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Re: [fukuoka_farming] Interesting Fw: The Promise Of Bio Char

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  • Yugandhar S
    Thanks Nandan for this inspiring video. Wow!! what a man he is. Such noble ideals. He is distributing the fruit of his labor for free. Comments on the video
    Message 1 of 52 , Feb 4, 2012
    • 0 Attachment
      Thanks Nandan for this inspiring video. Wow!! what a man he is. Such noble
      ideals. He is distributing the fruit of his labor for free. Comments on the
      video page talk about his financial troubles. Profits and ideals cannot go
      hand in hand.

      Best Regards
      Yugandhar

      On Fri, Jan 27, 2012 at 1:05 PM, Nandan Palaparambil <p_k_nandanan@...
      > wrote:

      > **
      >
      >
      > I am in the process of understanding the plant breeding techniques..Please
      > see the video of Prakash Raghuvanshi. Here he talks about the same thing as
      > Shashi told..new plants will be developed in every farmer's field, but he
      > identifies it and multiply the plant which has a different characteristics
      > and after some years, he will have a new breed.
      >
      > http://www.youtube.com/watch?v=-GKK1sCs0ps
      >
      > I wanted to understand how Fukuoka san evolved the happy hill rice.
      > Getting the happy hill seeds looks to be difficult from Japan, my friend
      > indicated that the post office does not allow to export seeds to other
      > countries without permission.
      >
      > Regards,
      > Nandan
      >
      > ________________________________
      > From: Shashi Kumar <kumar.shashi@...>
      > To: fukuoka_farming@yahoogroups.com
      > Sent: Friday, January 27, 2012 8:28 AM
      >
      > Subject: Re: [fukuoka_farming] Interesting Fw: The Promise Of Bio Char
      >
      >
      >
      > If I can add --
      >
      > there is noting like local and indigenous verity. Nature (in this case
      > plants) always cross pollinates to device a better plant or a seed that can
      > survive local "agro climatic" situation and this is a continuous process.
      >
      > On Fri, Jan 27, 2012 at 8:13 AM, Nandan Palaparambil <
      > p_k_nandanan@...
      > > wrote:
      >
      > > But is it a sin to sell the natural farming products at a higher price?
      > > Considering the fact that all agriculture products are meagerly priced,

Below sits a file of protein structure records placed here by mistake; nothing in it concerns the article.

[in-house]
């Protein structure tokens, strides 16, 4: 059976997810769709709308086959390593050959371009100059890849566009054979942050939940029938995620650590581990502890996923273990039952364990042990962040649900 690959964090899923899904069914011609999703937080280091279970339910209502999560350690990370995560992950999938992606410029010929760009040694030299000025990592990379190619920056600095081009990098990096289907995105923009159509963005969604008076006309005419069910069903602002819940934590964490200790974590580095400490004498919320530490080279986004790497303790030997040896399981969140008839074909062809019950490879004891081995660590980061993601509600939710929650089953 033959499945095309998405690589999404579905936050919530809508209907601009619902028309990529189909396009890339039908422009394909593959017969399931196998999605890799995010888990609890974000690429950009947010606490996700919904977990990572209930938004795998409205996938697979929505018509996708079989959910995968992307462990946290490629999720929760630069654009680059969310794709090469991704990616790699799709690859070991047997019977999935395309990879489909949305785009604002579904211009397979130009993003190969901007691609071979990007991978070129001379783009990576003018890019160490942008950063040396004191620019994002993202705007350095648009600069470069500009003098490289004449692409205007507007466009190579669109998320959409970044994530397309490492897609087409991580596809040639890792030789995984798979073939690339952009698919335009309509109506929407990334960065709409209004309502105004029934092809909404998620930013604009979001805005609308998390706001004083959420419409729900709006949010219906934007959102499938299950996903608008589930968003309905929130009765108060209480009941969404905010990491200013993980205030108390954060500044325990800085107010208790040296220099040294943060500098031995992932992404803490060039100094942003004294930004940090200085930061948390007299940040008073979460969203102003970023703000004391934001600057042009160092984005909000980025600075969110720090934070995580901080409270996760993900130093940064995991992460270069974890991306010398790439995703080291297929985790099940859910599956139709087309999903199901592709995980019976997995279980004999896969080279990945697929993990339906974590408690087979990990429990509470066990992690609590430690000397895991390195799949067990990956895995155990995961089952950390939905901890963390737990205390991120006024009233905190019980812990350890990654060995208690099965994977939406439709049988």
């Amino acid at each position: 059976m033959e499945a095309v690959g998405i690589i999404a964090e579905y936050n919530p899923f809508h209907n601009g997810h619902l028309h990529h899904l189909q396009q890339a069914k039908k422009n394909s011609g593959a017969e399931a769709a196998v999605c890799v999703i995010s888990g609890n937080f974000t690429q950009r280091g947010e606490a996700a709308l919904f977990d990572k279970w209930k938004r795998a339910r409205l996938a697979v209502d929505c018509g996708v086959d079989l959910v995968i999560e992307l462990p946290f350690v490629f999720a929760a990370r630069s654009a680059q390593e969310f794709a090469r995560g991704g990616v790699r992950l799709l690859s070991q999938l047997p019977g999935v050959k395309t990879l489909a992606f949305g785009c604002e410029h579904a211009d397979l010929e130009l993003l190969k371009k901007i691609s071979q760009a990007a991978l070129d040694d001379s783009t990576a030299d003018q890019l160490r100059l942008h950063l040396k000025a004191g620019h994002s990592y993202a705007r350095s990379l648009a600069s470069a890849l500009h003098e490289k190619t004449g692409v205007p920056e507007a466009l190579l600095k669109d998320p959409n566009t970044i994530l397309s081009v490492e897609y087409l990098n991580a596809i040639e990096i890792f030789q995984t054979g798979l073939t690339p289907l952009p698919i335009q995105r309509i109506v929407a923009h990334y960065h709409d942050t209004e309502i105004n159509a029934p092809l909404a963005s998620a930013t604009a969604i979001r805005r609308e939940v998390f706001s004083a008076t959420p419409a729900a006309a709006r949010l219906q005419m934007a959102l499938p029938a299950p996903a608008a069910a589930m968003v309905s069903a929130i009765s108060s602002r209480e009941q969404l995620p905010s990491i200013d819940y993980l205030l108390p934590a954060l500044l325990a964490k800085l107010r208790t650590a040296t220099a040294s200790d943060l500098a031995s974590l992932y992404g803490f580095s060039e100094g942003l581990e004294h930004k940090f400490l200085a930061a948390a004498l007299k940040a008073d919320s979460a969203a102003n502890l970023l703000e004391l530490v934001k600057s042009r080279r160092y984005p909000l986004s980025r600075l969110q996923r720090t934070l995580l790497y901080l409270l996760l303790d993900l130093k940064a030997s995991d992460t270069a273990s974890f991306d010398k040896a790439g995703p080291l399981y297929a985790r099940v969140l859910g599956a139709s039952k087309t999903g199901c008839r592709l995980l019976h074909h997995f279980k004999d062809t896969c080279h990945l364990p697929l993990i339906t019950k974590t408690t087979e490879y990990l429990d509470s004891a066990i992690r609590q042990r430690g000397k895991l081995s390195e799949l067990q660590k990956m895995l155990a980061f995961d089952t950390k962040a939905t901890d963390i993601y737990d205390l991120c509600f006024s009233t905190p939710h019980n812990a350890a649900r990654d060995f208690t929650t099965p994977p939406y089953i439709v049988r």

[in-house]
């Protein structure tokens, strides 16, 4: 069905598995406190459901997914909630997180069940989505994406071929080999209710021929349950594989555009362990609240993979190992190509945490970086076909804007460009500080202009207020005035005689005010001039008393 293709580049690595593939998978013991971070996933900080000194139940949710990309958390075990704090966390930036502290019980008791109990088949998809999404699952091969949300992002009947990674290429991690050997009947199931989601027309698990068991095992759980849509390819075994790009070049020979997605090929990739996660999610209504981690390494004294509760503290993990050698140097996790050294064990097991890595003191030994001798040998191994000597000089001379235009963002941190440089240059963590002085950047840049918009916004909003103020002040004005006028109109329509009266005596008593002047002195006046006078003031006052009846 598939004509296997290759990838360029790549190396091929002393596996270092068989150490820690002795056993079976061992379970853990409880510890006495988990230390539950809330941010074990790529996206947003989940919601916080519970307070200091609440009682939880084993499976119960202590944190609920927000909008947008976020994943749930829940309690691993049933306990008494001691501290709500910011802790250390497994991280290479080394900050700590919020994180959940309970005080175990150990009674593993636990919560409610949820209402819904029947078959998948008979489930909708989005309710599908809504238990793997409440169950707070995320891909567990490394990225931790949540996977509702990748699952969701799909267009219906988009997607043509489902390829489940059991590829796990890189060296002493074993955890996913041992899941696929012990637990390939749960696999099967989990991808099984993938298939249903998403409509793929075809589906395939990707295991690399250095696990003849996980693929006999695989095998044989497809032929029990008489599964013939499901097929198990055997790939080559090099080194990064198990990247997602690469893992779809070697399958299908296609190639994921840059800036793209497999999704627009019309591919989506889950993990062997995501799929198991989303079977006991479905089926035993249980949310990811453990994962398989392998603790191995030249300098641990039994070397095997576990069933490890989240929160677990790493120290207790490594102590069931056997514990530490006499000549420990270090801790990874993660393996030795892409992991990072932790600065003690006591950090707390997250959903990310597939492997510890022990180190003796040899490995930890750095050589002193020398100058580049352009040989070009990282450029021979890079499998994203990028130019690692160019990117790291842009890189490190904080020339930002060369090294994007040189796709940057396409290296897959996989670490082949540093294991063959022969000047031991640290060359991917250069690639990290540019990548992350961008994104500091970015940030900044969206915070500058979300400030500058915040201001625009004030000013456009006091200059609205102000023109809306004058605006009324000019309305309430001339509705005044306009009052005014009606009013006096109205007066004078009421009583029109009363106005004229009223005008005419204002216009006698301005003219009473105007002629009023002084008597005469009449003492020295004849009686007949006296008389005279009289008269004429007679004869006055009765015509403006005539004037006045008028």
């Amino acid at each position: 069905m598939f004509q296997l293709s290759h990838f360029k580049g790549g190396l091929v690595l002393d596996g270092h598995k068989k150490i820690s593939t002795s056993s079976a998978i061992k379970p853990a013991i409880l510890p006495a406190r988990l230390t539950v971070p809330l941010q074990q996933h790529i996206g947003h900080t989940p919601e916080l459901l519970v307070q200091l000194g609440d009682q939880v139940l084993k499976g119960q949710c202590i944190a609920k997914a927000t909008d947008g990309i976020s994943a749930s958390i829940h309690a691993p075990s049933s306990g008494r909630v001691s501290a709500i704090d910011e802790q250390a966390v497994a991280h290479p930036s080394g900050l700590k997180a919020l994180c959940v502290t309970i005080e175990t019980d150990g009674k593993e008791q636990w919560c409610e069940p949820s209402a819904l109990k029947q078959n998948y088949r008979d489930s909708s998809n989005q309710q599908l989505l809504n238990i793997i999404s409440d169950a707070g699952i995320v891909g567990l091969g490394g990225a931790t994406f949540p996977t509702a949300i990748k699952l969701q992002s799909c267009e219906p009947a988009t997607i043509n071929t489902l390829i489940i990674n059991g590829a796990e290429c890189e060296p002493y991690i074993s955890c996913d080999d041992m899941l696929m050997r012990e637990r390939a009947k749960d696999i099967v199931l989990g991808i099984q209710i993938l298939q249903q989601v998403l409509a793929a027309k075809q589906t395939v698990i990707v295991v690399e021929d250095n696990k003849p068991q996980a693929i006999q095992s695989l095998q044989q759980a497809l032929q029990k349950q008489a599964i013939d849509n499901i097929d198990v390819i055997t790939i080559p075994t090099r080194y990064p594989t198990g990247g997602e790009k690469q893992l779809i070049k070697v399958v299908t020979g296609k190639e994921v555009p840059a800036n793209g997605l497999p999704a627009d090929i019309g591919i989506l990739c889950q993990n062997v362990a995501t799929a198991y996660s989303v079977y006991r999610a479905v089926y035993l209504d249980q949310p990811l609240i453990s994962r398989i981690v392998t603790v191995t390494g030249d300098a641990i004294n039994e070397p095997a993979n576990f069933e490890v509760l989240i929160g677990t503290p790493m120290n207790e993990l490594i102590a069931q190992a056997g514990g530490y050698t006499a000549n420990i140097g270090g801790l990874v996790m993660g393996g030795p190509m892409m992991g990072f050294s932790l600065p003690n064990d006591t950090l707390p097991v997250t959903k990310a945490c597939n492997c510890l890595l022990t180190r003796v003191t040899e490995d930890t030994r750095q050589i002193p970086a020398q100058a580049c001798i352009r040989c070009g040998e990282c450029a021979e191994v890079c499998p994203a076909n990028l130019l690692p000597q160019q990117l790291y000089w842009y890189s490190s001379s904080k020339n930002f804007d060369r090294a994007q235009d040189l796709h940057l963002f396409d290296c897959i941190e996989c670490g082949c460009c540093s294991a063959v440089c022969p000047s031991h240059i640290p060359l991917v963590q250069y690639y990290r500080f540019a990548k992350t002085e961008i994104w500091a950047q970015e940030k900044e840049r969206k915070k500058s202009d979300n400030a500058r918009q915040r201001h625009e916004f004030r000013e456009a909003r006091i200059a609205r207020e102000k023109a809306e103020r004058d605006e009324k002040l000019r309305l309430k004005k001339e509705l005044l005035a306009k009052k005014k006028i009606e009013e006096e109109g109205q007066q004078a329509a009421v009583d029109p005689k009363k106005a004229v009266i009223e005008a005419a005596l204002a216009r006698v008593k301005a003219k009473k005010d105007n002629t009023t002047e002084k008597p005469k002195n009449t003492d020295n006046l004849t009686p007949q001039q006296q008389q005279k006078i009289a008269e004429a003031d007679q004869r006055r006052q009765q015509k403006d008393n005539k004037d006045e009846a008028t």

> > compared to other services and products.
      > >
      > > Yaj - I was thinking that the local indigenous varieties never return
      > back
      > > to their wild ancestors. But I think this is not true for grains.
      > >
      > >
      > > Regards,
      > > Nandan
      > >
      > >
      > > ________________________________
      > > From: yajnesh shetty <yajnesh@...>
      > > To: "fukuoka_farming@yahoogroups.com" <fukuoka_farming@yahoogroups.com>
      > > Sent: Thursday, January 26, 2012 7:01 PM
      > > Subject: Re: [fukuoka_farming] Interesting Fw: The Promise Of Bio Char
      > >
      > >
      > >
      > > I agree with Joglekarji that this a topic which needs much discussion.
      > > Selling surplus produce for a profit/additional income should not be
      > > treated like it is a sin.It is the natural human tendency to to try and
      > > improve one's financial condition,to be able to provide more for one's
      > > loved ones and have financial security for them.
      > > If natural farming is going to provide only enough to get by and lead a
      > > relatively Spartan existence it will remain a fringe movement with very
      > few
      > > takers.
      > > Thankfully there are quite a few practitioners who have demonstrated
      > > that if taken on as a full time endeavour it can not only be profitable
      > but
      > > can provide a decent income. I for one got the confidence to take this
      > path
      > > only after these examples.
      > > I like my material pleasures and have no desire to live an austere
      > spartan
      > > existence. I truly believe that natural farming can generate a decent
      > > income if one devotes our full attention to it and one has a hands on
      > > approach. And I t believe that we can attract more people to natural
      > > farming only if we can demonstrate this.
      > >
      > > PS: Nandan, bananas are propagated vegetatively/asexually so are not
      > > comparable to fruit trees grown from seeds.Fruits grown from seed can
      > > often return back to characteristics of their wild ancestors and the
      > taste
      > > can be poor and undesirable.For trees planted even in scales of 100-200
      > > trees grading and assessing cost of fruit will be very difficult if there
      > > is wide variation in quality and taste of fruit.Here the case of
      > "natural"
      > > tastes better does not necessarily hold true.Any way all these varieties
      > > have been carefully selectively reproduced and created over centuries or
      > > more(yes even the local indigenous ones). The wild ancestors of most
      > modern
      > > fruits and vegetables are barely edible.
      > > Truly wild varieties of mango are said to have a unpleasant phenolic
      > > taste.
      > >
      > > Regards,
      > >
      > > Yaj.
      > >
      > > [Non-text portions of this message have been removed]
      > >
      > >
      > >
      > >
      > > [Non-text portions of this message have been removed]
      > >
      > >
      > >
      > > ------------------------------------
      > >
      > > Yahoo! Groups Links
      > >
      > >
      > >
      > >
      >
      > [Non-text portions of this message have been removed]
      >
      > [Non-text portions of this message have been removed]
      >
      >
      >


      [Non-text portions of this message have been removed]
    • Yugandhar S